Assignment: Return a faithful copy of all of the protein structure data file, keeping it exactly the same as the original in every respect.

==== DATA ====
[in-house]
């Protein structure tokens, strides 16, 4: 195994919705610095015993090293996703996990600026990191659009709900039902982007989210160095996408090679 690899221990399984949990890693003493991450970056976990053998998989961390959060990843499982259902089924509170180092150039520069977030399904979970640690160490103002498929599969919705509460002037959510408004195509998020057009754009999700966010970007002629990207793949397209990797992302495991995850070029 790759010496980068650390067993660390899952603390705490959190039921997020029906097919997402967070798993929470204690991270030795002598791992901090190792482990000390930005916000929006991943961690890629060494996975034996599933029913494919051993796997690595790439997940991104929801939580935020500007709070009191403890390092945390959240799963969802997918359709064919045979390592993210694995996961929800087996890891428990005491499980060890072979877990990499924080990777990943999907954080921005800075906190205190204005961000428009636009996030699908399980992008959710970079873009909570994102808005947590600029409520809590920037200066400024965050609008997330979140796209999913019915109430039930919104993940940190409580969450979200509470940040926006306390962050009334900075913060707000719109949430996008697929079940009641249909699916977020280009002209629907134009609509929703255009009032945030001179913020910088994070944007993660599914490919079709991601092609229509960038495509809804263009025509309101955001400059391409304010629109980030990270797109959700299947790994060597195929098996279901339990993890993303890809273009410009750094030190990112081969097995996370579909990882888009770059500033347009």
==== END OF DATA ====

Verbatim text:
[in-house]
């Protein structure tokens, strides 16, 4: 195994919705610095015993090293996703996990600026990191659009709900039902982007989210160095996408090679 690899221990399984949990890693003493991450970056976990053998998989961390959060990843499982259902089924509170180092150039520069977030399904979970640690160490103002498929599969919705509460002037959510408004195509998020057009754009999700966010970007002629990207793949397209990797992302495991995850070029 790759010496980068650390067993660390899952603390705490959190039921997020029906097919997402967070798993929470204690991270030795002598791992901090190792482990000390930005916000929006991943961690890629060494996975034996599933029913494919051993796997690595790439997940991104929801939580935020500007709070009191403890390092945390959240799963969802997918359709064919045979390592993210694995996961929800087996890891428990005491499980060890072979877990990499924080990777990943999907954080921005800075906190205190204005961000428009636009996030699908399980992008959710970079873009909570994102808005947590600029409520809590920037200066400024965050609008997330979140796209999913019915109430039930919104993940940190409580969450979200509470940040926006306390962050009334900075913060707000719109949430996008697929079940009641249909699916977020280009002209629907134009609509929703255009009032945030001179913020910088994070944007993660599914490919079709991601092609229509960038495509809804263009025509309101955001400059391409304010629109980030990270797109959700299947790994060597195929098996279901339990993890993303890809273009410009750094030190990112081969097995996370579909990882888009770059500033347009």